Even though PCs can be highly capable from a technical standpoint, it’s not uncommon for the PC version of a game to offer a subpar experience when compared to their console counterparts.
Philipp Sonnefeld with the Ubisoft Blue Byte team is responsible for making sure that the PC version of Ubisoft Montreal’s sword fighting game For Honor doesn’t fall into the bad PC port trap. At GDC Europe in Cologne, Germany this morning, he explained the challenges of bringing a game to PC.
“Why is it so hard to get it right?” he asked. He identified three reasons:
“The console promise is that of a hardware unified experience,” Sonnefeld said. … It’s good to have this.”
But players on PC often have a different cultural inclination that strays from the plug-and-play convenience of consoles.
“Some see the PC as a workstation, but to me it’s a tool” that you can adapt to your game, he said.
Sonnefeld explained that PC players want to be able to tweak their games, to have the freedom to adjust a PC game to their liking. On console, the developer defines the performance and the experience. On PC, players are the ones who ought to be able to define this, as well as have auto-detect settings for users who don’t want to deal with tweaking, he said.
Things like unlocking the framerate and offering a quit to desktop option, as well as various performance options are essential. In order to get to that point, Sonnefeld said it is crucial to have a strong relationship with the lead team on the game that you’re porting.
“You need to enter into the design process of your game as early as possible,” he said. The only way you can do that is by building a great relationship to your lead team.”
The lead team needs to think of you as the PC ambassadors, and include the PC team very early in the development process, he said.
Blue Byte had to figure out how to take a swordfighting game that was conceived for a gamepad and bring it to mouse and keyboard. This is a particularly interesting conversion situation – the core of For Honor is a unique system that uses the right thumbstick of a controller to position a sword in three different positions, based on German longsword fighting.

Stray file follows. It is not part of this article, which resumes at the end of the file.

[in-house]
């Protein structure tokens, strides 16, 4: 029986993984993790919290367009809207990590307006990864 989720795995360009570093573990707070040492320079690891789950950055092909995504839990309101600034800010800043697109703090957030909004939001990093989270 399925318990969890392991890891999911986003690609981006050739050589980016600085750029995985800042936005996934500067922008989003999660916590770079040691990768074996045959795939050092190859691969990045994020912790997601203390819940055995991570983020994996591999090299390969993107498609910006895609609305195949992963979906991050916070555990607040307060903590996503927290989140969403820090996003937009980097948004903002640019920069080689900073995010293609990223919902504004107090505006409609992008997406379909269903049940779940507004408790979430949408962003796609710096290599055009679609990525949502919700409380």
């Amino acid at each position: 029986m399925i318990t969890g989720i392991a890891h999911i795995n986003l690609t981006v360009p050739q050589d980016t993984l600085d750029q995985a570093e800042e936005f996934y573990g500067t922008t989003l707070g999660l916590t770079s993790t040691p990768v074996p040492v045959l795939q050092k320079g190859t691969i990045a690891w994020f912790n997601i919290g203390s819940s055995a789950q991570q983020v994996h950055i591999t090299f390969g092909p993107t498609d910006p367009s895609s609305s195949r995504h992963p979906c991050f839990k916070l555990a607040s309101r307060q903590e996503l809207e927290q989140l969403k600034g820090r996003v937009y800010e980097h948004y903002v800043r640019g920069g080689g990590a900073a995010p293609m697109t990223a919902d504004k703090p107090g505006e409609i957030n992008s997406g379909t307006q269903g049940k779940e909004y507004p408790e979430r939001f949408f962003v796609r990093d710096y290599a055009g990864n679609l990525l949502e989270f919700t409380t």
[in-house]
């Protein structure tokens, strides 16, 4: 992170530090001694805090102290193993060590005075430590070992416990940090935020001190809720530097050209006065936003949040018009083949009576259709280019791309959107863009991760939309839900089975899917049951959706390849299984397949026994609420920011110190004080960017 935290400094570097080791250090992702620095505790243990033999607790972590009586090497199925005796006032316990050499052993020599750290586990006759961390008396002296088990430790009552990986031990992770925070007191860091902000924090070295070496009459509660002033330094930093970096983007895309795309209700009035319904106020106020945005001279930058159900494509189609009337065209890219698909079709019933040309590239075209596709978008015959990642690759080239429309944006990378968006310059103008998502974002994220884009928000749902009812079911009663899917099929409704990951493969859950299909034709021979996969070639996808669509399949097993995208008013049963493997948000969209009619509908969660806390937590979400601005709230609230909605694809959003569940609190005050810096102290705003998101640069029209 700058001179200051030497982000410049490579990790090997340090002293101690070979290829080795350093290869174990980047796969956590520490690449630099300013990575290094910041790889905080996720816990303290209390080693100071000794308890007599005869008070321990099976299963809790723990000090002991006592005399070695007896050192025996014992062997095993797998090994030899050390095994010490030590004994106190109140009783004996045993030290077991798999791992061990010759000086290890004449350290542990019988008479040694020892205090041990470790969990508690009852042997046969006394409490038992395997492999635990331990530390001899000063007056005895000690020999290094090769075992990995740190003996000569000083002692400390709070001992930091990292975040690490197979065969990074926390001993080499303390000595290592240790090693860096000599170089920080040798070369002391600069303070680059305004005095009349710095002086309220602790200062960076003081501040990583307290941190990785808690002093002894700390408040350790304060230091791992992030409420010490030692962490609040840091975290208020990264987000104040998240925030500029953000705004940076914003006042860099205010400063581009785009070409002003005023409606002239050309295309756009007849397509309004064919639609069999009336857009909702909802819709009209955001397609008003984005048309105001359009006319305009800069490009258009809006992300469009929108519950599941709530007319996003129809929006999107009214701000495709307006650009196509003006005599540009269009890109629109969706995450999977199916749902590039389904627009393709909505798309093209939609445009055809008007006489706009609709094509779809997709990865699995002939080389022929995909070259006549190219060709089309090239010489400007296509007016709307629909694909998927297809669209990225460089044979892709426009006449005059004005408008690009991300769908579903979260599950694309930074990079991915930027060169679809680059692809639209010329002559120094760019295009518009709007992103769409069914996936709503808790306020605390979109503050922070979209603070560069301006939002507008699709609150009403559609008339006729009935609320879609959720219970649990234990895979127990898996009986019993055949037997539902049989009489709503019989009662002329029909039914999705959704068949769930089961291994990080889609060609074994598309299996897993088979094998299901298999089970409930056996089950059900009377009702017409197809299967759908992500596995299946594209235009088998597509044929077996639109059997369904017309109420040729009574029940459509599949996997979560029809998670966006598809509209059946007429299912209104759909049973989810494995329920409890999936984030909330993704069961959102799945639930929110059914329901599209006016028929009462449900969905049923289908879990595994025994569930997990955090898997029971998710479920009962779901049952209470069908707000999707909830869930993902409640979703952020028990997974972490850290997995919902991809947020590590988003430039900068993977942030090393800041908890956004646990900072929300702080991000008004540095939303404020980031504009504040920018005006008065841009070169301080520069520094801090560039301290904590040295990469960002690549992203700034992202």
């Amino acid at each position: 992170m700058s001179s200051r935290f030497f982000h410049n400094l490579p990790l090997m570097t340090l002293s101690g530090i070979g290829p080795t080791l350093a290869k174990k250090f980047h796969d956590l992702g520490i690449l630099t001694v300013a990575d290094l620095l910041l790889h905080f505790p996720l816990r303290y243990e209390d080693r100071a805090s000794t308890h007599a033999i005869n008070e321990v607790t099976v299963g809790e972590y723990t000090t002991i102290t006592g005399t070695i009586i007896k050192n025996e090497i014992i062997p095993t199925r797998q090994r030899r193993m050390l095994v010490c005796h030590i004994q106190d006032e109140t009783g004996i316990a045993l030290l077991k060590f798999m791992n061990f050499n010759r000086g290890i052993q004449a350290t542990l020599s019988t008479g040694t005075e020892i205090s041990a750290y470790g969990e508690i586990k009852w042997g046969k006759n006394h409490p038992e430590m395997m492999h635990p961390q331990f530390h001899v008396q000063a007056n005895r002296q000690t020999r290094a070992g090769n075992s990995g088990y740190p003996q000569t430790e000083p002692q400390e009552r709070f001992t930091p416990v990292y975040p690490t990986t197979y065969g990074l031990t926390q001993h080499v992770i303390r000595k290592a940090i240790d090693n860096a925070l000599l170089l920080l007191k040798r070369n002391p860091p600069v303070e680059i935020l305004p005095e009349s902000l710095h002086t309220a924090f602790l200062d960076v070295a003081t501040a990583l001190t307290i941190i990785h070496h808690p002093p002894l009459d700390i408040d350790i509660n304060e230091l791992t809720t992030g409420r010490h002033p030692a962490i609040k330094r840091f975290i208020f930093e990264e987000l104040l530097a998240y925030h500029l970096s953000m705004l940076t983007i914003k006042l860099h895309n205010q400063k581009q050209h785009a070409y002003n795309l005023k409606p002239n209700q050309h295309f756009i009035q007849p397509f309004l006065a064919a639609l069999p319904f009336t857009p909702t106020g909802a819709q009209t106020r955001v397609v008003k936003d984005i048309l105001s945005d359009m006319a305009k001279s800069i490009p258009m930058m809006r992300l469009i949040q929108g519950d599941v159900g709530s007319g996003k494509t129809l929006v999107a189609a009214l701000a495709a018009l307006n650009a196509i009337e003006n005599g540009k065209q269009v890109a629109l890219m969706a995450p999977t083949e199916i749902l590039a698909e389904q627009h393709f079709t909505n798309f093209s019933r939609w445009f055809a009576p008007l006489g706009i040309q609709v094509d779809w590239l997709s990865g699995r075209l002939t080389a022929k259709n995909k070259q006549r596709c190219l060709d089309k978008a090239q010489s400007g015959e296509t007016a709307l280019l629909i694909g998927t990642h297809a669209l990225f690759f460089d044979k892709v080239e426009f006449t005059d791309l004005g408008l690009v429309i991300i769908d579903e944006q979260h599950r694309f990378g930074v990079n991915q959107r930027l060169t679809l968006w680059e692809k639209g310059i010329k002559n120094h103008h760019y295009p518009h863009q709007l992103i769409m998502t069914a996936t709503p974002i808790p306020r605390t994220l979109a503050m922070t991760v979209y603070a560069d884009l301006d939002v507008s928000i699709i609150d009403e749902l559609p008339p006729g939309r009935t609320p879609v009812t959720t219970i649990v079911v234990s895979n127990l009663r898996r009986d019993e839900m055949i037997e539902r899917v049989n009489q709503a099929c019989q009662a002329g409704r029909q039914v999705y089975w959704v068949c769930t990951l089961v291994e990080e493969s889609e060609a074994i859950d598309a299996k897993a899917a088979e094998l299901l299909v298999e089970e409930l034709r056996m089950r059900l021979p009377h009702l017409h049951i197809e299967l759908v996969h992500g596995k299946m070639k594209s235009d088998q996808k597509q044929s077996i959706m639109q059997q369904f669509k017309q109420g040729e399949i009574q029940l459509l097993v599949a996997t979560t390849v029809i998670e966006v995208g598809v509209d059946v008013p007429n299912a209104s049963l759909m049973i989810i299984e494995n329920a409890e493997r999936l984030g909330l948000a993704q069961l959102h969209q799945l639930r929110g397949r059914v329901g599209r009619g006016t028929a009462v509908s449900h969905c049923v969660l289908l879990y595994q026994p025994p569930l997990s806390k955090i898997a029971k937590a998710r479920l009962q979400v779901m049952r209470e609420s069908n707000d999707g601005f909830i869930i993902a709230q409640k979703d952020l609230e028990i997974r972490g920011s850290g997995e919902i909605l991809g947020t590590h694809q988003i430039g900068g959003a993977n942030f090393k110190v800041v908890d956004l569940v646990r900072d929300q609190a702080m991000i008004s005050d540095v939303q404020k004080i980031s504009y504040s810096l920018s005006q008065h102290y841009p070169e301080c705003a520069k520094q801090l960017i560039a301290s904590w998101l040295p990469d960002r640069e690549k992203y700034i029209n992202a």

“We asked ourselves how to make this work on PC, and how do we evaluate whether or not we’re going in the right direction,” Sonnefeld said.
The control scheme for For Honor, dubbed Art of battle, had to emulate the same feel as the controller. Blue Byte implemented player testing early in development, gathering player feedback and metrics. Blue Byte also gathered market data on controller usage among PC players.
“You first need to have qualitative data, and collect quantitative data,” he said. “Then you have to have that reviewed by experts. Nothing’s worse than drawing the wrong conclusion and going in the wrong direction.”
Sonnefeld addressed one of the most difficult aspects of PC game development: the fact that there are endless PC configurations out there on the market.
He said to keep two things in mind when it comes to hardware complexity:
Sonnefeld said that the PC team needs to test and iterate often. “[Poor compatibility is] nothing you can fix one month before launch.” Blue Byte is working closely with Ubisoft’s other studios, including an expansive Ubisoft-owned PC compatibility lab.
When it comes to hardware complexity, it’s crucial to get early versions of the game in the hands of players. “Putting your game in the hands of your players is the most valuable insight to this project as possible. … Fixing mistakes late costs more than fixing them early.”
He added, “Having such early test versions really helped us spot problems and fix them early on … Ship early, ship often.”